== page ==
The weighty, introverted impression of the building, initially concealing its invaluable contents, is reinforced by the façades, many of whose windows have been closed off, and by the spiral-shaped construction for the hanging vegetation mounted under the eaves of the cantilevered roof above the new gallery. This is countered, however, by the foundation, which is slit open the entire length of the building and welcomes visitors to come in. These architectural interventions together with the vegetation divide the long, angular and uniform Vischer building of 1917 into distinct sections. The white stairs, the roof overhang, the climbing plants, the series of windows in the “piano nobile” and the glazed base lend the courtyard direction and give the building a face.

The windows were closed up not just to enhance the weight and elegance of the building; the additional wall space provided by this measure was equally important. The few remaining openings have been enlarged and now extend to the floor. The window reveals are so deep that they form small alcoves that look out onto the old town.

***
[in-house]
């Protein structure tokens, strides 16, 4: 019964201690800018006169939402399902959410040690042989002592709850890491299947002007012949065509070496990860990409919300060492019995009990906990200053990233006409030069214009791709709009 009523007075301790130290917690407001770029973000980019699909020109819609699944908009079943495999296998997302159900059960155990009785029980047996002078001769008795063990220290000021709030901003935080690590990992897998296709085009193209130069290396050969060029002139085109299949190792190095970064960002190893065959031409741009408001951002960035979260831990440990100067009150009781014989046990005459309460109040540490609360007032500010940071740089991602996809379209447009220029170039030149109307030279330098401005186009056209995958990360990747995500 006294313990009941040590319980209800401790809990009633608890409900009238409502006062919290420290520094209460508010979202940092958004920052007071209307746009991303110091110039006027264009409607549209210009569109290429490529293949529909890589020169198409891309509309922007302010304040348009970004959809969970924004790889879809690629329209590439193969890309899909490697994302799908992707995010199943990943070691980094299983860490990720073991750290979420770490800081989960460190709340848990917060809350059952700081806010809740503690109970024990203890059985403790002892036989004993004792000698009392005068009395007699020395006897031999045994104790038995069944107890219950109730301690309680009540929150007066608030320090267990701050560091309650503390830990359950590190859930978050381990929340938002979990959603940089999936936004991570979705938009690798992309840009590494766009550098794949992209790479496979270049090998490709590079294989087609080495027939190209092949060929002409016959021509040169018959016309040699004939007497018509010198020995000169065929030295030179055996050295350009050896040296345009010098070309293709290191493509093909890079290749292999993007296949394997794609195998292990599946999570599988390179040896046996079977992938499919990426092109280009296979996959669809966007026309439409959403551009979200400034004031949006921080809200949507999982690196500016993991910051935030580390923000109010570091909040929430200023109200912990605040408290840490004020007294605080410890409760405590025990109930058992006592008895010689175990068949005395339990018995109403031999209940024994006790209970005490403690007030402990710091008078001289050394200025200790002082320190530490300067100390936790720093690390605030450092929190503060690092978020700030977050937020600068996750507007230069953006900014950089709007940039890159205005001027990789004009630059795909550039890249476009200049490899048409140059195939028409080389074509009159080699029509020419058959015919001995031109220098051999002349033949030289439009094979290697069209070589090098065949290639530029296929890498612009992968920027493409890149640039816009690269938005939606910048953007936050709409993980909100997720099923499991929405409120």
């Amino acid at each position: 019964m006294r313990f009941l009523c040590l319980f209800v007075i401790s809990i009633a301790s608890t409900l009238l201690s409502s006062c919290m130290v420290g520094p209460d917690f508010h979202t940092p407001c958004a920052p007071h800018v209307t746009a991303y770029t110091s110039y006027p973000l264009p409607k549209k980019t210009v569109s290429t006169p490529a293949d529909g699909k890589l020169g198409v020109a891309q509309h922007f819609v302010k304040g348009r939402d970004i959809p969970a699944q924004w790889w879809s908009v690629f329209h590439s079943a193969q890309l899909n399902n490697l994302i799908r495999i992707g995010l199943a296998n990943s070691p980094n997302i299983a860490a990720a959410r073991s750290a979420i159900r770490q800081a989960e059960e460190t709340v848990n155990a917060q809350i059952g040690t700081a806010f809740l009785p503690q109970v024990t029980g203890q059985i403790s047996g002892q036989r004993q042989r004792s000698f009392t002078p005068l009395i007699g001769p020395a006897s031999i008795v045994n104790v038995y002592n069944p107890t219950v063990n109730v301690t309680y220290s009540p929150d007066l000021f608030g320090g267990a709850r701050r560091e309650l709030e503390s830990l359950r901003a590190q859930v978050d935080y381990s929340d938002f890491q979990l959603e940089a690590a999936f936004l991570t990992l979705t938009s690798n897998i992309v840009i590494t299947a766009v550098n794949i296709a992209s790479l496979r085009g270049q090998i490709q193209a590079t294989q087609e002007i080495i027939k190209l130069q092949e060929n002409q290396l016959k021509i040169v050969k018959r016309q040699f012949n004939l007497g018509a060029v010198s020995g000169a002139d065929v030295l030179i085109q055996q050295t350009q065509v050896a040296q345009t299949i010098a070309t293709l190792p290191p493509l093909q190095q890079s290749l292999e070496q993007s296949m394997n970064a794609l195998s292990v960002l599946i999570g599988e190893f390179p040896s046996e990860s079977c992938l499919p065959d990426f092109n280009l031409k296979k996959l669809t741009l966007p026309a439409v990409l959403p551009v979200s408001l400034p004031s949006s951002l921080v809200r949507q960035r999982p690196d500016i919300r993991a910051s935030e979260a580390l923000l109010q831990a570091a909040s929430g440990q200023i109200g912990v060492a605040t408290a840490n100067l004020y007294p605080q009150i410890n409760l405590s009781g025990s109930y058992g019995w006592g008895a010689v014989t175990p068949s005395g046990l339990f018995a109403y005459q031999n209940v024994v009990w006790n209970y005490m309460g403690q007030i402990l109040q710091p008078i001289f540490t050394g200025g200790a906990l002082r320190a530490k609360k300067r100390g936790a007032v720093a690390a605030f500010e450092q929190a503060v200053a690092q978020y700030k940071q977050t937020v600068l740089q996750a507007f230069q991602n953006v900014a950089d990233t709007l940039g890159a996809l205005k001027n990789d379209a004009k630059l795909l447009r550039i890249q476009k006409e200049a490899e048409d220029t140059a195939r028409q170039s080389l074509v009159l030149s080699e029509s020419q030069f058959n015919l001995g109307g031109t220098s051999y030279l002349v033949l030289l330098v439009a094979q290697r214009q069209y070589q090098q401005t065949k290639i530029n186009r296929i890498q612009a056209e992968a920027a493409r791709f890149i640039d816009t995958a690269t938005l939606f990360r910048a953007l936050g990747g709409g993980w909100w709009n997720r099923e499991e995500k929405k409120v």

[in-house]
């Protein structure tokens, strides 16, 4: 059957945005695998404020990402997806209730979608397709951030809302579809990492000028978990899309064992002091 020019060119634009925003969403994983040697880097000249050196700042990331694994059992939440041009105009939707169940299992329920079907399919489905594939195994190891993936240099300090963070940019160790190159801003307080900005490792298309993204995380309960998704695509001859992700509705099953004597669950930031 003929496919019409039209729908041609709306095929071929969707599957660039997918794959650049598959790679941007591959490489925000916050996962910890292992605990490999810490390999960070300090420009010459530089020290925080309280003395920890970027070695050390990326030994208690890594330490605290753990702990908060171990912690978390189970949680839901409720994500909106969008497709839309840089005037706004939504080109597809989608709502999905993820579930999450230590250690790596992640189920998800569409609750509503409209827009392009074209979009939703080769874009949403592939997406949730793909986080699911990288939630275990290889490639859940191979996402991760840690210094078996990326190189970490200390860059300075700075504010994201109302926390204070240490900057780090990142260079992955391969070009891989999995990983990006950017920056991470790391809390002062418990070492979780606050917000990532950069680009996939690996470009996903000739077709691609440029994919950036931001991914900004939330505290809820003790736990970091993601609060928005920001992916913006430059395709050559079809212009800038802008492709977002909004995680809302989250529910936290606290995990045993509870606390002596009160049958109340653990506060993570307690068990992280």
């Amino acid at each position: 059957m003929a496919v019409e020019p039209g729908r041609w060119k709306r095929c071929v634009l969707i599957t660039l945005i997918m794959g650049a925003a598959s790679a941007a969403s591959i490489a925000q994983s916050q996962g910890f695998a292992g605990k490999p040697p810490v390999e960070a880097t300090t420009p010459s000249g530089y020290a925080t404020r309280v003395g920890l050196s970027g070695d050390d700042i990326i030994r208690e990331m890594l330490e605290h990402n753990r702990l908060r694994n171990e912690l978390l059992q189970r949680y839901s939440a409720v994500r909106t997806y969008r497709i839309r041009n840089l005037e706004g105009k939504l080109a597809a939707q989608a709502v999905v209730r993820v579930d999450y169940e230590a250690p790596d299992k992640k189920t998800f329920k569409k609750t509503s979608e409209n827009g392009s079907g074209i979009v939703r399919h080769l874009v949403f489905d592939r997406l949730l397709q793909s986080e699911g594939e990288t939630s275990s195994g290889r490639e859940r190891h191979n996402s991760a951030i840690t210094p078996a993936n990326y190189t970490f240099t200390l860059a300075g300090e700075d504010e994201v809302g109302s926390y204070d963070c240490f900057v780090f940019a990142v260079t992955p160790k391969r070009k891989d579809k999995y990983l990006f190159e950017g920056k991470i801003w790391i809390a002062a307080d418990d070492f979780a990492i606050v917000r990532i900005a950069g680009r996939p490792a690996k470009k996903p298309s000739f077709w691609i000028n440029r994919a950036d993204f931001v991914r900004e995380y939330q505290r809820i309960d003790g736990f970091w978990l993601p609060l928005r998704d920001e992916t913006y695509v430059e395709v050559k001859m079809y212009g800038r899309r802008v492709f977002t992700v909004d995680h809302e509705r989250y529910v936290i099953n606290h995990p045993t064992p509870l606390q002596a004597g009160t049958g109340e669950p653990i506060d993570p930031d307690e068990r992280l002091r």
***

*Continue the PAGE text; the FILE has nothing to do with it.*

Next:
The sequence of rooms follows the same pattern on all three gallery floors. Only two rooms stand out: on the second floor, directly above the entrance, a large room with windows on one side faces the courtyard. Further up, a ceiling has been removed, creating a two-story room with a narrow window slit, where larger objects in the collection can be displayed. Visitors can look down on this new anchor room from above, much like the room containing the Abelam House, thus also providing orientation within the Museum.

The renovation of the galleries followed similar principles throughout. The older rooms have classicist coffered ceilings; those added later have concrete beams in one direction only. With the goal of restoring the original structure of the rooms, dropped ceilings were removed and technical services integrated as discreetly as possible into existing architectural elements.
Herzog & de Meuron, 2011


Herzog & de Meuron Team:
Partners: Jacques Herzog, Pierre de Meuron, Christine Binswanger (Partner in Charge)
Project Team: Martin Fröhlich (Associate), Mark Bähr (Project Architect)

Michael Bär, Béla Berec (Model), Giorgio Cadosch, Gilles le Coultre, Piotr Fortuna, Ines Huber, Volker Jacob, Jürgen Johner (Associate), Hamit Kaplan, Beatus Kopp, Laura Mc Quary, Severin Odermatt, Nina Renner, Nicolas Venzin, Thomas Wyssen

Construction lot 1: Stiftung Museum der Kulturen, Basel, Switzerland
Construction lot 2 and 3: Kanton Basel-Stadt; c/o Hochbau- und Planungsamt, Basel, Switzerland

General Planning: ARGE GP MKB, Basel, Switzerland
Architect Planning: Herzog & de Meuron, Basel, Switzerland